A total of 907 consecutive isolates of members of the family Enterobacteriaceae recovered during a 20-week period were tested for production of extended-spectrum beta-lactamases (ESBLs) by the double-disk (DD) potentiation method. Of 84 DD-positive isolates, 83 (9.2%) produced ESBLs based on isoelectric focusing. SHV-derived ESBLs and several TEM-derived ESBLs were present in nine species, including the first isolate of Citrobacter koserii and Morganella morganii known to harbor an SHV-derived ESBL. Results of testing 58 nonrepeat isolates for ESBL production by several recommended methods were as follows (percent detected in parentheses): DD method with aztreonam (95), ceftazidime (79), ceftriaxone (88), or cefpodoxime (90); broth microdilution method with ceftazidime (86) or cefotaxime (91) alone or in combination with clavulanate; and the standard disk diffusion method with new breakpoints and standard concentrations of aztreonam (78), ceftazidime (79), ceftriaxone (83), or cefpodoxime (98) or a novel concentration (5 microg) of ceftazidime (88). In three instances during an extended part of the study, an ESBL-producing isolate and a non-ESBL-producing isolate of the same species were recovered from a single blood culture bottle. These data indicate that ESBLs occur in several species of Enterobacteriaceae and at a relatively high incidence at our institution and that the standard disk diffusion method with cefpodoxime and the DD method with several beta-lactams are practical and cost-effective methods for detecting ESBL-producing isolates of Enterobacteriaceae.
PMCID: PMC230016  PMID: 9316913
6.  Rationale behind high-dose amoxicillin therapy for acute otitis media due to penicillin-nonsusceptible pneumococci: support from in vitro pharmacodynamic studies. 
To evaluate whether increased doses of amoxicillin should be used to treat acute pneumococcal otitis media, an in vitro pharmacokinetic model was used to evaluate the killing of pneumococci by amoxicillin when middle ear pharmacokinetics were simulated. Logarithmic-phase cultures were exposed to peak concentrations of 3, 6, and 9 microg of amoxicillin per ml every 12 h, and an elimination half-life of 1.6 h was simulated. Changes in viable bacterial counts were measured over 36 h. All three doses rapidly decreased the viable bacterial counts of penicillin-susceptible strains below the 10-CFU/ml limit of detection by 6 to 10 h and maintained counts below this limit through 36 h. The 3-microg/ml peak dose was much less effective against two of three strains with intermediate penicillin resistance and all three penicillin-resistant strains, with bacterial counts approaching those in drug-free control cultures by 12 h. The 6-microg/ml peak dose completely eliminated two of three strains with intermediate penicillin resistance and maintained viable counts of the other nonsusceptible strains at 1.5 to 2 logs below the initial inoculum through 36 h. The 9-microg/ml peak dose was most effective, completely eliminating all three strains with intermediate penicillin resistance and maintaining the viable counts of the resistant strains at 3 to 4 logs below the original inoculum. The pharmacodynamics observed in this study suggest that peak concentrations of amoxicillin of 6 to 9 microg/ml may be sufficient for the elimination of penicillin-nonsusceptible pneumococcal strains causing otitis media, especially those with intermediate resistance to amoxicillin. In vivo pharmacokinetic studies are needed to determine if these levels can be achieved in middle ear fluid with amoxicillin at 70 to 90 mg/kg/day divided into two daily doses. If these levels are reliably achieved, then clinical studies are warranted.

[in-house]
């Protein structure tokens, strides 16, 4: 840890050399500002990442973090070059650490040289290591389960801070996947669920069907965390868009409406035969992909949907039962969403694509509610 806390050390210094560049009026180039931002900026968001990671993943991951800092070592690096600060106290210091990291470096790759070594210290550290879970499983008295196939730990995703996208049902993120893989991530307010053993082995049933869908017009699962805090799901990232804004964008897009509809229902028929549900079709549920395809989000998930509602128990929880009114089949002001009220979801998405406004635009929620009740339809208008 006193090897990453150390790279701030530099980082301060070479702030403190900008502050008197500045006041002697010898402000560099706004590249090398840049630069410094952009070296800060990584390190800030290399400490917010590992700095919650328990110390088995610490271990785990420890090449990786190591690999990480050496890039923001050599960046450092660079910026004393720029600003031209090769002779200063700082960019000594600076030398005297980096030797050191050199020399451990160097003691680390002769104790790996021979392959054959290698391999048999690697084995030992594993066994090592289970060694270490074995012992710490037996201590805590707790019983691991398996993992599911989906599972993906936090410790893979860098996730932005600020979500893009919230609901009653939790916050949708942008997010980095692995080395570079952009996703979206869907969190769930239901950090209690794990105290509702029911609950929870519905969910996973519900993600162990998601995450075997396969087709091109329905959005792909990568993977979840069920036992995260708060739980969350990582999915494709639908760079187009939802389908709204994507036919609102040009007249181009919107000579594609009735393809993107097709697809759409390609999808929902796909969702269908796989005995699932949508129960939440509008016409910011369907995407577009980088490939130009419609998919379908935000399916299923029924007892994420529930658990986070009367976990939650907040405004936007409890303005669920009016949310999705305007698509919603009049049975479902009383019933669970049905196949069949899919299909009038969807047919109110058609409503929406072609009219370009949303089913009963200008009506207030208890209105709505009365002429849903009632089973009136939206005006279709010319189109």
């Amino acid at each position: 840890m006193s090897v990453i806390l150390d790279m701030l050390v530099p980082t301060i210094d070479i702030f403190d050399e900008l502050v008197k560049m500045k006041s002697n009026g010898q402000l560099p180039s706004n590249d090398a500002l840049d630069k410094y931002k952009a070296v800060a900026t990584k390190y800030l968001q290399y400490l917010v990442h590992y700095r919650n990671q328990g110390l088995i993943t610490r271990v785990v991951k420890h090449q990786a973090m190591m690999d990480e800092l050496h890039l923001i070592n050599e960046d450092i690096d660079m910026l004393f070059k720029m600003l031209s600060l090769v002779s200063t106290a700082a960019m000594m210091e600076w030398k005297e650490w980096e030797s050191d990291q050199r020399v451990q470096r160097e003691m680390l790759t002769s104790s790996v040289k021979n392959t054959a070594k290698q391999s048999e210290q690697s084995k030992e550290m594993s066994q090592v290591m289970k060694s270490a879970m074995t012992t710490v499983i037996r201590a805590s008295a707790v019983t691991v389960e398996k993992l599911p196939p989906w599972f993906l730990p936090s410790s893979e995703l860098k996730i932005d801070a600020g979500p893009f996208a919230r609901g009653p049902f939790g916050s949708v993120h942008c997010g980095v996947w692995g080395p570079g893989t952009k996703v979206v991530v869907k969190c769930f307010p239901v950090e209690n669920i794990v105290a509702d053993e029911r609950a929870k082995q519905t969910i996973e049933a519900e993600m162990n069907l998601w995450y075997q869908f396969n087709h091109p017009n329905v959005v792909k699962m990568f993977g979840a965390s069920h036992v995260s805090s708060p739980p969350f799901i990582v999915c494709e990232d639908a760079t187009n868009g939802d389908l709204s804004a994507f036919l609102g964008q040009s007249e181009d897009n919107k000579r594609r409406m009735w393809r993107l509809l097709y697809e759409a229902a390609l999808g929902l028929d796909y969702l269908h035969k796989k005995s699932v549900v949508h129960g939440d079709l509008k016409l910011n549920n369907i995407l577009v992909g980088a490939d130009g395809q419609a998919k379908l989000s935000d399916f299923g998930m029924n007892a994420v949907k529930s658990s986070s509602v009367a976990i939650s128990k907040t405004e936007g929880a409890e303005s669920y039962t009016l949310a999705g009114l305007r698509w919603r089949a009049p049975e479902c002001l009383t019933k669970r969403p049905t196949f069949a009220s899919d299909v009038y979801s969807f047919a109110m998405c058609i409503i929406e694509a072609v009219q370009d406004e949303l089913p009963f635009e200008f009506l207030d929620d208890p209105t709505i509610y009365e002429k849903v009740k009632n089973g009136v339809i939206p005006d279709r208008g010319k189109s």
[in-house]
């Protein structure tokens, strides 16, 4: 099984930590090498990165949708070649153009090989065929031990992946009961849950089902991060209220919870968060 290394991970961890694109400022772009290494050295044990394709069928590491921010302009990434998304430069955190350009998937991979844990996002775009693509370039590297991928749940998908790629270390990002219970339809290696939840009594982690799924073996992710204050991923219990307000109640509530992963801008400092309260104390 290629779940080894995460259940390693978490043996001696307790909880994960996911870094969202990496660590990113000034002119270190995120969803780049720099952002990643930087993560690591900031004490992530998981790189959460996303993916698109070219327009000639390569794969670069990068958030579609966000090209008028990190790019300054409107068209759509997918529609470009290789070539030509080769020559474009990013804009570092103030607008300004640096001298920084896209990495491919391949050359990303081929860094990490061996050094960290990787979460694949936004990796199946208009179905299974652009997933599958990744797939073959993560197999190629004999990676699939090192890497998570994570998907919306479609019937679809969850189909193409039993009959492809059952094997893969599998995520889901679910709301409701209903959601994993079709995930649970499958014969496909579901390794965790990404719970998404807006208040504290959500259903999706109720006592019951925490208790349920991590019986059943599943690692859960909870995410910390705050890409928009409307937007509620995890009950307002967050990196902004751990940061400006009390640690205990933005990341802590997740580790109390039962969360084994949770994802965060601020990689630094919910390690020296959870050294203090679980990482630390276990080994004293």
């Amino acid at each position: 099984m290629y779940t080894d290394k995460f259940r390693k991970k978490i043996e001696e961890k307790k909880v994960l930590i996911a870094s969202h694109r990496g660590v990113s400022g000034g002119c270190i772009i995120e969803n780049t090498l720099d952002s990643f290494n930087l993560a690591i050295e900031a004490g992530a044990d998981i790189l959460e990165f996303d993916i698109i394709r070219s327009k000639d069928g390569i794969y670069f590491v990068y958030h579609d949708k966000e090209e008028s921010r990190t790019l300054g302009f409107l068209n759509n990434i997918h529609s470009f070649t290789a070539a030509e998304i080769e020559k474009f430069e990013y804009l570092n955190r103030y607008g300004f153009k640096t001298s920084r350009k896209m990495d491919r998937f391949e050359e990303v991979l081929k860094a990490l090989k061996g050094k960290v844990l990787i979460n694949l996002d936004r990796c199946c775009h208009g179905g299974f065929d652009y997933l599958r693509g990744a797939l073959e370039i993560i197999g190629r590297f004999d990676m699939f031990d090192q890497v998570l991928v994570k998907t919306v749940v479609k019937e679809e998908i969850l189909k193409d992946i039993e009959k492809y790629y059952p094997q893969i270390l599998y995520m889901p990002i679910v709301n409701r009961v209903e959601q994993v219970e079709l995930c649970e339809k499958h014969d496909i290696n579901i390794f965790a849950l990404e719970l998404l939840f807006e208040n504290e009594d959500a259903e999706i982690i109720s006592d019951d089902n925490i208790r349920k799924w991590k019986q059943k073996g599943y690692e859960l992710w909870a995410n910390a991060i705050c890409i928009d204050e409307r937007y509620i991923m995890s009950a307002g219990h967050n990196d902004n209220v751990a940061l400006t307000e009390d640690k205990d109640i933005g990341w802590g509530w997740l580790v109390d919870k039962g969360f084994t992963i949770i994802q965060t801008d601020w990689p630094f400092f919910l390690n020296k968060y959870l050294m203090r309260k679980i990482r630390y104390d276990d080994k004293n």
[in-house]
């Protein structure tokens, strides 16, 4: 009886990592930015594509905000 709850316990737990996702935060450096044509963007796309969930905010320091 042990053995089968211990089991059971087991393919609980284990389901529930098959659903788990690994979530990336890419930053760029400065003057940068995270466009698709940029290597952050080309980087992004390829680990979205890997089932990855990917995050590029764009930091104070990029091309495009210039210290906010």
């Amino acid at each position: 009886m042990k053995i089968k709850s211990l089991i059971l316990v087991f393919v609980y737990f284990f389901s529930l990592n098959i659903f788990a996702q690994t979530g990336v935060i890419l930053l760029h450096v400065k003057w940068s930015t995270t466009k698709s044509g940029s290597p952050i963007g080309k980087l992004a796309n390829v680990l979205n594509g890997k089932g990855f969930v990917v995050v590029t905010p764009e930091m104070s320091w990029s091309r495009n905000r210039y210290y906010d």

PMCID: PMC164037  PMID: 9303386
7.  Comparison of screening methods for detection of extended-spectrum beta-lactamases and their prevalence among blood isolates of Escherichia coli and Klebsiella spp. in a Belgian teaching hospital. 
Journal of Clinical Microbiology  1997;35(9):2191-2197.